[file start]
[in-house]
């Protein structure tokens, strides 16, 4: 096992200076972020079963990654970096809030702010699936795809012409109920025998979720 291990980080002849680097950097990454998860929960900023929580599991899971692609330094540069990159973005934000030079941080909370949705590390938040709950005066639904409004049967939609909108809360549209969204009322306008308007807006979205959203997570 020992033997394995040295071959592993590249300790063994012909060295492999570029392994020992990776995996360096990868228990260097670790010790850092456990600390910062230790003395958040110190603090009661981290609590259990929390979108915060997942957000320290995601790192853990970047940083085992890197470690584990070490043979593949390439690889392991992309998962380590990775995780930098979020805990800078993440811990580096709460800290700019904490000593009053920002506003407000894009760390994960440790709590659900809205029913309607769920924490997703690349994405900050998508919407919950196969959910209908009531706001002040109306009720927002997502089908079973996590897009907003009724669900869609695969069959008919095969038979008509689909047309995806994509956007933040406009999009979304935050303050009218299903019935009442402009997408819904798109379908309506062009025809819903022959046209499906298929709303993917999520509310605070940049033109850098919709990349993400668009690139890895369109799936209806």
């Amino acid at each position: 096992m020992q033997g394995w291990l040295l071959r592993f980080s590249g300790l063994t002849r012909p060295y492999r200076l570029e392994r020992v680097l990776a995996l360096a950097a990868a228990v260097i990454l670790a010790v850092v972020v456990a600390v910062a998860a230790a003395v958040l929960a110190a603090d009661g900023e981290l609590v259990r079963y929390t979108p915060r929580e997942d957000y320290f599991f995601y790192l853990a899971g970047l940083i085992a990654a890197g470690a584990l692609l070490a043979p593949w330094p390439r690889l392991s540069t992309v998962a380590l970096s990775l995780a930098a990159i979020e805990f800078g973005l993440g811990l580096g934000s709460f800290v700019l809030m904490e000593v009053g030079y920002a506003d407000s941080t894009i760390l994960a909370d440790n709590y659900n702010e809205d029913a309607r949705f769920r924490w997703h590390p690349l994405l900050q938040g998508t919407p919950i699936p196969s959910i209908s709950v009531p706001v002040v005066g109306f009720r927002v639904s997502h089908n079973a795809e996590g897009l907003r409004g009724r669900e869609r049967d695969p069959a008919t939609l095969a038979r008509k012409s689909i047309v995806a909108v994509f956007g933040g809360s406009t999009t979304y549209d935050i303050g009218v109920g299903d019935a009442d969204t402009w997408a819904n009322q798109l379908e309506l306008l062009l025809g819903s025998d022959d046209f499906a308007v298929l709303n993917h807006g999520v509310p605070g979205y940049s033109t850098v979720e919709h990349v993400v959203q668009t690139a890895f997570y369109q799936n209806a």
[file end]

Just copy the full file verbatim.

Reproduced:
[in-house]
């Protein structure tokens, strides 16, 4: 096992200076972020079963990654970096809030702010699936795809012409109920025998979720 291990980080002849680097950097990454998860929960900023929580599991899971692609330094540069990159973005934000030079941080909370949705590390938040709950005066639904409004049967939609909108809360549209969204009322306008308007807006979205959203997570 020992033997394995040295071959592993590249300790063994012909060295492999570029392994020992990776995996360096990868228990260097670790010790850092456990600390910062230790003395958040110190603090009661981290609590259990929390979108915060997942957000320290995601790192853990970047940083085992890197470690584990070490043979593949390439690889392991992309998962380590990775995780930098979020805990800078993440811990580096709460800290700019904490000593009053920002506003407000894009760390994960440790709590659900809205029913309607769920924490997703690349994405900050998508919407919950196969959910209908009531706001002040109306009720927002997502089908079973996590897009907003009724669900869609695969069959008919095969038979008509689909047309995806994509956007933040406009999009979304935050303050009218299903019935009442402009997408819904798109379908309506062009025809819903022959046209499906298929709303993917999520509310605070940049033109850098919709990349993400668009690139890895369109799936209806």
């Amino acid at each position: 096992m020992q033997g394995w291990l040295l071959r592993f980080s590249g300790l063994t002849r012909p060295y492999r200076l570029e392994r020992v680097l990776a995996l360096a950097a990868a228990v260097i990454l670790a010790v850092v972020v456990a600390v910062a998860a230790a003395v958040l929960a110190a603090d009661g900023e981290l609590v259990r079963y929390t979108p915060r929580e997942d957000y320290f599991f995601y790192l853990a899971g970047l940083i085992a990654a890197g470690a584990l692609l070490a043979p593949w330094p390439r690889l392991s540069t992309v998962a380590l970096s990775l995780a930098a990159i979020e805990f800078g973005l993440g811990l580096g934000s709460f800290v700019l809030m904490e000593v009053g030079y920002a506003d407000s941080t894009i760390l994960a909370d440790n709590y659900n702010e809205d029913a309607r949705f769920r924490w997703h590390p690349l994405l900050q938040g998508t919407p919950i699936p196969s959910i209908s709950v009531p706001v002040v005066g109306f009720r927002v639904s997502h089908n079973a795809e996590g897009l907003r409004g009724r669900e869609r049967d695969p069959a008919t939609l095969a038979r008509k012409s689909i047309v995806a909108v994509f956007g933040g809360s406009t999009t979304y549209d935050i303050g009218v109920g299903d019935a009442d969204t402009w997408a819904n009322q798109l379908e309506l306008l062009l025809g819903s025998d022959d046209f499906a308007v298929l709303n993917h807006g999520v509310p605070g979205y940049s033109t850098v979720e919709h990349v993400v959203q668009t690139a890895f997570y369109q799936n209806a």